As if parents weren’t concerned enough about their child’s video game playing, new research shows that children and teens with autism spectrum disorder (ASD) are even more likely than their peers to develop problematic gaming habits, according to a study appearing in an upcoming issue of the Journal of Autism and Developmental Disorders and a similar study published in Research in Autism Spectrum Disorders.
Study author Micah Mazurek, an assistant professor of health psychology and a clinical child psychologist at the University of Missouri, said that problematic behaviors may include trouble quitting a video game, being intensely preoccupied with video games, having strong negative emotional reactions to stopping game play, and playing games at the expense of other activities.
"Children with ASD may be attracted to video games because they can be rewarding, visually engaging, and do not require face-to-face communication or social interaction,” Mazurek said in a press release. “Parents need to be aware that, although video games are especially reinforcing for children with ASD, children with ASD may have problems disengaging."
A Closer Look at Game Playing Behavior
Mazurek and her team studied screen-based media use in more than 200 children with ASD and their 179 typically developing siblings. They found that kids with ASD spent more time playing video games and less time on social media. Children with ASD also spent more time watching TV and playing video games than participating in sports and social activities.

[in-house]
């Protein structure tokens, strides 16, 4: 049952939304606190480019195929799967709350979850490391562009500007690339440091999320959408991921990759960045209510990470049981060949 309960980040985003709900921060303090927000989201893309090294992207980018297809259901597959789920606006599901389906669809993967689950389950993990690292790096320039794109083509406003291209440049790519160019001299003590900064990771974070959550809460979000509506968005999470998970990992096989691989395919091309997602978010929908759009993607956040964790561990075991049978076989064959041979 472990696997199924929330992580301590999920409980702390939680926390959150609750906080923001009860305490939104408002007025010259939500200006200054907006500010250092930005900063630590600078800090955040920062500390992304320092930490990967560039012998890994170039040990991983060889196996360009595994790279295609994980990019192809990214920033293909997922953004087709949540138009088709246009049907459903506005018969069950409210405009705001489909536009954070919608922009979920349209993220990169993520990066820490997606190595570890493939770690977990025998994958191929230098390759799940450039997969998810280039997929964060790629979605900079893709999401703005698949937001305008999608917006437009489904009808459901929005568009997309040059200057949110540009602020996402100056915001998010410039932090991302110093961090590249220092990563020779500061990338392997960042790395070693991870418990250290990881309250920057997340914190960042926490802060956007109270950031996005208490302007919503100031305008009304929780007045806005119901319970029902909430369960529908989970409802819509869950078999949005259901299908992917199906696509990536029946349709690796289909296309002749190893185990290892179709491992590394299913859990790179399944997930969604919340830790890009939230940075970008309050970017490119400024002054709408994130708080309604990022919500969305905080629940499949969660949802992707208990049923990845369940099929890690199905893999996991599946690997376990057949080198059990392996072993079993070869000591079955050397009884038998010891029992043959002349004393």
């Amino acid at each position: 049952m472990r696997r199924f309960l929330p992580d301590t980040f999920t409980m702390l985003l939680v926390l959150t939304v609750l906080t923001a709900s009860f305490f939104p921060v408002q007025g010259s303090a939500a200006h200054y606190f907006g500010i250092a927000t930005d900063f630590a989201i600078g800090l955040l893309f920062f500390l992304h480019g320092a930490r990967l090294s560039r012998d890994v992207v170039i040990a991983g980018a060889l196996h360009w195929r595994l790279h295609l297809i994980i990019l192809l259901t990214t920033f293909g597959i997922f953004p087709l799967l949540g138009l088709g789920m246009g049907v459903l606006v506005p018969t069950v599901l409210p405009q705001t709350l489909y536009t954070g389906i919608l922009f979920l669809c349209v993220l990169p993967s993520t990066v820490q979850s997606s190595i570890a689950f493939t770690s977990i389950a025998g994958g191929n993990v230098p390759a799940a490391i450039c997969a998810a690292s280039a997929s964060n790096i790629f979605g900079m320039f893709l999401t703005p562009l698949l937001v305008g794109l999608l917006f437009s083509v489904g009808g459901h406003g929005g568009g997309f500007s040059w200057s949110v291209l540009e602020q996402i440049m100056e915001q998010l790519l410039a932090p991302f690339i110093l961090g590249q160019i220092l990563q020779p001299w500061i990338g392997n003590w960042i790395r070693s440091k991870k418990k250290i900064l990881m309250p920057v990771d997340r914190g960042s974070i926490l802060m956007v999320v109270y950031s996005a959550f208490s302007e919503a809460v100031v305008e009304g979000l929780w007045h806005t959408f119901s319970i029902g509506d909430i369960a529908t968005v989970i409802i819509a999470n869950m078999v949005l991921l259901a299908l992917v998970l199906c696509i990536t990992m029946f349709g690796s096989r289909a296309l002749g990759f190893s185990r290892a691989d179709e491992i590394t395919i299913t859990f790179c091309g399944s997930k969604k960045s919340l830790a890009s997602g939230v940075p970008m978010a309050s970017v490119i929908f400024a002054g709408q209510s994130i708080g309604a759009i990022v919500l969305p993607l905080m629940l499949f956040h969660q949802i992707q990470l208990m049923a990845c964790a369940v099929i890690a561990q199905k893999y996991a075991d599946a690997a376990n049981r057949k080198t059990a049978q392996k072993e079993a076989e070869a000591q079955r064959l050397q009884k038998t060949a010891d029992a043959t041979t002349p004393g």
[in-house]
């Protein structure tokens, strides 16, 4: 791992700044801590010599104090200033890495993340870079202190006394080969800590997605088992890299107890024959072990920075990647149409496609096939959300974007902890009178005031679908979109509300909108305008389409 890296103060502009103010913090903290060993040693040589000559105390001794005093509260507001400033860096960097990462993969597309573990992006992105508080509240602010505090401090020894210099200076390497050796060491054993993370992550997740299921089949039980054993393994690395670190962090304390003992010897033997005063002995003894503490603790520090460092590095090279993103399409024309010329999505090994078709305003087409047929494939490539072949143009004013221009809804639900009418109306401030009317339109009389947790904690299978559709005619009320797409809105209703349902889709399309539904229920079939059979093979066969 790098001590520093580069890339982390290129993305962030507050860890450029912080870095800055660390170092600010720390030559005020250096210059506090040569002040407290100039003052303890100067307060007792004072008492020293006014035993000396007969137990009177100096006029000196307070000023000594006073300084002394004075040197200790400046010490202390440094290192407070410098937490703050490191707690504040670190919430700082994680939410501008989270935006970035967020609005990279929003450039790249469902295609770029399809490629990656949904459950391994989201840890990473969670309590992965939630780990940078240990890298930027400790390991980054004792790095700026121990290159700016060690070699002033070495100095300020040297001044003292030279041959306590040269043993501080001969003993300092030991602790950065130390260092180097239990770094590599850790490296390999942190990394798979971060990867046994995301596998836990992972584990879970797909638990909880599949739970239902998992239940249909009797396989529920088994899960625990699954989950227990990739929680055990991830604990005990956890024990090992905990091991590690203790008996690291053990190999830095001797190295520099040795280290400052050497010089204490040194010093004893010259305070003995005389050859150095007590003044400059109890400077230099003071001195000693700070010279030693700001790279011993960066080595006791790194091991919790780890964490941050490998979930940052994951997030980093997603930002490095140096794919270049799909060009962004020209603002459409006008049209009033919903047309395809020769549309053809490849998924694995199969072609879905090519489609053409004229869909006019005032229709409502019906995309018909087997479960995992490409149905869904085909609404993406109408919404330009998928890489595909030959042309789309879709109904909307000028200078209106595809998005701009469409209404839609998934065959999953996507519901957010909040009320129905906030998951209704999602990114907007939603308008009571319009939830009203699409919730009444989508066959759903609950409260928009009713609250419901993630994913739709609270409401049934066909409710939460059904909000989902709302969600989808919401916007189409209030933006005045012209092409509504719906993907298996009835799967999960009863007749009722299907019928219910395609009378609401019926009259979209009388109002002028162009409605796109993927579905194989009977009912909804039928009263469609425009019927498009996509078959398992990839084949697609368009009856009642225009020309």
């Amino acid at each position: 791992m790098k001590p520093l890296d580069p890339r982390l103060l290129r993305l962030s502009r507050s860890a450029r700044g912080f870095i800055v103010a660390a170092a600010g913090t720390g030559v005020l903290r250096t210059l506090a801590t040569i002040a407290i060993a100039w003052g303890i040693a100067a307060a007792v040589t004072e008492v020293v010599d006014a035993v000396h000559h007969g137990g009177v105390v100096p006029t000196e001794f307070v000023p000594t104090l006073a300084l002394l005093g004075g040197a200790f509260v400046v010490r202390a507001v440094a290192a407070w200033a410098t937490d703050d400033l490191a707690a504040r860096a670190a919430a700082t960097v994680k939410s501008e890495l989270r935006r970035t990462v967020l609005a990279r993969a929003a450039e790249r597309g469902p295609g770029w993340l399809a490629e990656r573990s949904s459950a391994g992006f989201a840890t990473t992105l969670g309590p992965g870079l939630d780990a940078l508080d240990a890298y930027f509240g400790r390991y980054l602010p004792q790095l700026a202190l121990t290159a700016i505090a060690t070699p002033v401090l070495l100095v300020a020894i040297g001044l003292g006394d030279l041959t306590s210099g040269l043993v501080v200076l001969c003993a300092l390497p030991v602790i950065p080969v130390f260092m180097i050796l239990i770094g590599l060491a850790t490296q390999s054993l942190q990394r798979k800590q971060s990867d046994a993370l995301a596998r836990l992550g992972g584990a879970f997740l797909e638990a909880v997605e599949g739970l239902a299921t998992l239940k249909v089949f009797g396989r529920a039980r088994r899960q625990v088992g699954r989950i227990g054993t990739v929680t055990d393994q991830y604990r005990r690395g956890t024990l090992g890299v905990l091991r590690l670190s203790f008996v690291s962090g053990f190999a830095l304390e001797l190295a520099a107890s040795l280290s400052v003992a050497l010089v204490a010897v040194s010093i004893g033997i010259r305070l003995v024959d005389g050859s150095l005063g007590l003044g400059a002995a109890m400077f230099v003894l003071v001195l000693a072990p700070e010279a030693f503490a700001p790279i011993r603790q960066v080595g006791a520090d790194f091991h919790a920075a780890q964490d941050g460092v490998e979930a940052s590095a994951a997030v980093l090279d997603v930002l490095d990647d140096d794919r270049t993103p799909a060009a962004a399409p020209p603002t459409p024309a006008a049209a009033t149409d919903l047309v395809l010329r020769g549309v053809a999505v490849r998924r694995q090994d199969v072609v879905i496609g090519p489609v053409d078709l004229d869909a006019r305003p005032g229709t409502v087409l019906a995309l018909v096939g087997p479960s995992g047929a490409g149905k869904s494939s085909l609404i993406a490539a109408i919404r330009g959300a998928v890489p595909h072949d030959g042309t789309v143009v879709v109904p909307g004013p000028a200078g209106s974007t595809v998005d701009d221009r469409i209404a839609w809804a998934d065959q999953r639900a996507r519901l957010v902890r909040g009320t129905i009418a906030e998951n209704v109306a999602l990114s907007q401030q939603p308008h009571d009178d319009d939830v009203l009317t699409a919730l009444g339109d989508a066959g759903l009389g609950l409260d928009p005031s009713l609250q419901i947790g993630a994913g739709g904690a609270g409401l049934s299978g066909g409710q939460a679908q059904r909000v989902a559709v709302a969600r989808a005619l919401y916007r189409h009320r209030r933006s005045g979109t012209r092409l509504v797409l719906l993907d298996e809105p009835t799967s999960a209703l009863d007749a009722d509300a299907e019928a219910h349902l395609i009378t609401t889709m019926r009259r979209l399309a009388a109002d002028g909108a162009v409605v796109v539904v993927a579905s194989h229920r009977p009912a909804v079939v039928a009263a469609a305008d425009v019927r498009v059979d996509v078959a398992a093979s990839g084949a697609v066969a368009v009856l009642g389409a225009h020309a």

A similar study of more than 160 boys found that problematic video game use was also associated with oppositional behaviors, such as refusing to follow directions and engaging in arguments.
“In these studies, we were interested not only in how many hours per day children play video games, but also in the nature of their game play patterns,” Mazurek said in an interview with Healthline. “We found that children with autism spectrum disorders spent more hours per day playing video games, and that they had higher scores on a measure of problematic, or ‘addictive,’ game play than typically developing children.
“These patterns of play can be especially detrimental for children with autism, given that they already face challenges in social participation and other activities,” Mazurek said.
Video Games and Future Screen-based Therapies
While these studies highlight the negative effects of video game play on children with ASD, Mazurek said her research also provides another, more positive insight.
“I think clinicians and researchers should approach this issue creatively in order to capitalize upon children’s interests in these technologies,” she said. “In fact, there are a number of researchers who are developing new virtual-reality and game-based interventions to teach and reinforce positive communication and social skills in a way that is especially engaging for children with autism. Other labs are examining the use of ‘exergaming’ to increase physical activity and reduce repetitive behaviors for children with autism.”
However, because these studies were cross-sectional, Mazurek said her team was not able to prove that video game play causes negative behaviors, and that further research is needed before an effective screen-based therapy can be developed.